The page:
US, Japan announce partnership to accelerate nuclear fusion

By Thomson Reuters Apr 10, 2024 | 11:15 AM

By Jarrett Renshaw and Timothy Gardner

WASHINGTON (Reuters) -The United States and Japan on Wednesday announced a joint partnership to accelerate development and commercialization of nuclear fusion.

The partnership was unveiled as Japanese Prime Minister Fumio Kishida was in Washington for a summit with President Joe Biden.

U.S. Deputy Secretary of Energy David Turk and Japan’s minister of education, sports, science and technology, Masahito Moriyama, met in Washington on Tuesday to discuss fusion.

The partnership will focus on the scientific and technical challenges of delivering commercial fusion and expand work between U.S. and Japanese universities, national laboratories and private companies, the U.S. Department of Energy said.

Scientists, governments and companies have been trying for decades to harness fusion, the nuclear reaction that powers the sun, to provide carbon-free electricity. It can be replicated on Earth with heat and pressure using lasers or magnets to fuse two light atoms into a denser one, releasing large amounts of energy.

Unlike plants that run on fission, or splitting atoms, commercial fusion plants, if ever built, would produce little long-lasting radioactive waste.

Last year, scientists using laser beams at a U.S. national lab in California repeated a fusion breakthrough called ignition where for an instant the amount of energy coming from the fusion reaction surpassed that concentrated on the target.

Scientists estimated, however, that the net energy output of that experiment was only about 0.5% of the energy that went in to firing up the lasers. Even if the science is eventually worked out, there are regulatory, construction and siting hurdles in creating new fleets of power plants to replace parts of existing energy systems.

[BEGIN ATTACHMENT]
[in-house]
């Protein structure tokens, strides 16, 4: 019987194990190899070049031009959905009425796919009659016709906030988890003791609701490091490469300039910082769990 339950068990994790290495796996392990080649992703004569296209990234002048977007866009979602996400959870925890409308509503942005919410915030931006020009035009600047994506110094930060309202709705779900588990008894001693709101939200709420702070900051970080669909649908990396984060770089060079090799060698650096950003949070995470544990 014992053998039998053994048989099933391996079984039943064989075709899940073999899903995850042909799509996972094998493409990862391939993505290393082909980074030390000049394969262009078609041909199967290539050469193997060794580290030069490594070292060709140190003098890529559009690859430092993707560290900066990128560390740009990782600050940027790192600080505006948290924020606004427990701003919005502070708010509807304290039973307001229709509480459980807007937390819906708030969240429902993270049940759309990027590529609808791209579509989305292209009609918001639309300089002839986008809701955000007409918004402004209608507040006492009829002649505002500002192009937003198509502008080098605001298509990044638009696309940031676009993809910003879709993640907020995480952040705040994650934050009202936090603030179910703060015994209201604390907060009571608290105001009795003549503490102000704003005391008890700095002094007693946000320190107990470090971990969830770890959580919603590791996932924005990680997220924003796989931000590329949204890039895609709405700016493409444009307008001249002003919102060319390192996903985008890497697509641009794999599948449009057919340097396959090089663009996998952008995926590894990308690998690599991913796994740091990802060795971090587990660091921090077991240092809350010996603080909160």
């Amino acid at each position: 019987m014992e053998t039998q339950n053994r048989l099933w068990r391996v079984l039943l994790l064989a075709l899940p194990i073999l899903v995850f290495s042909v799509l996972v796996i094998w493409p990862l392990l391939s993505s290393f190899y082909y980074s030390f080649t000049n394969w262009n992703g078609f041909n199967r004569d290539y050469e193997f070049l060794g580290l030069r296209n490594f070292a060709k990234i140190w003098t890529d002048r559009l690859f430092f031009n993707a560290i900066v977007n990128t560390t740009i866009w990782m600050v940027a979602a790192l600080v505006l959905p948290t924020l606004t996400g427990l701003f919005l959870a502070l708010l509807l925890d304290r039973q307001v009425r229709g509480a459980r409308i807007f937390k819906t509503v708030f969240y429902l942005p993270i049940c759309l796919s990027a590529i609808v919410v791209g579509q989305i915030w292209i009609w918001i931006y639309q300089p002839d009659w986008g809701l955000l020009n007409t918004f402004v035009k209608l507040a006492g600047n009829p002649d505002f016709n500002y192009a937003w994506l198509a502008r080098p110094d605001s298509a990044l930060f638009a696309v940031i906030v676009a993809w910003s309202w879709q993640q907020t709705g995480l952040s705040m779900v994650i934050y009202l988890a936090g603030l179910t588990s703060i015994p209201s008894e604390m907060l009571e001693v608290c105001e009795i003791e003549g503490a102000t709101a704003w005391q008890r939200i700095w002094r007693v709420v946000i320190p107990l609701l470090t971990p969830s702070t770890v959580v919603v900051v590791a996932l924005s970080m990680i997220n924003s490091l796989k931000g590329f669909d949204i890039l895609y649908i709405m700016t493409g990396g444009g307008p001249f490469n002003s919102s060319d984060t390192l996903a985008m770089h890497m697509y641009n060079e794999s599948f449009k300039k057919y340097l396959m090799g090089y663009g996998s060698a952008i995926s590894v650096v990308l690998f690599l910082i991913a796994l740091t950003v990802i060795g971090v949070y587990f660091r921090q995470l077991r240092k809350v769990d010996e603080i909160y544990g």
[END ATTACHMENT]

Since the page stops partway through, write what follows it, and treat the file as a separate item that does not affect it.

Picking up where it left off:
Late last year, Japan set up a fusion industry forum to commercialize the technology, with participants in engineering and energy companies. The forum is expected to make recommendations to Japan’s government about safety and technology standards and serve as a liaison for overseas projects.

A fusion industry group praised the partnership. “Fusion is too important for needless competition: like-minded countries should work together towards the common goal,” said Andrew Holland, the head of the Fusion Industry Association based in Washington.

Last December in Dubai, then-U.S. special climate envoy John Kerry launched an international plan involving 35 countries to boost fusion.

Japan and the U.S. will also agree during the summit to support sustainable aviation fuel, two sources with knowledge of the talks between the countries said.

(Reporting by Jarrett Renshaw in Philadelphia and Timothy Gardner in WashingtonEditing by Franklin Paul and Matthew Lewis)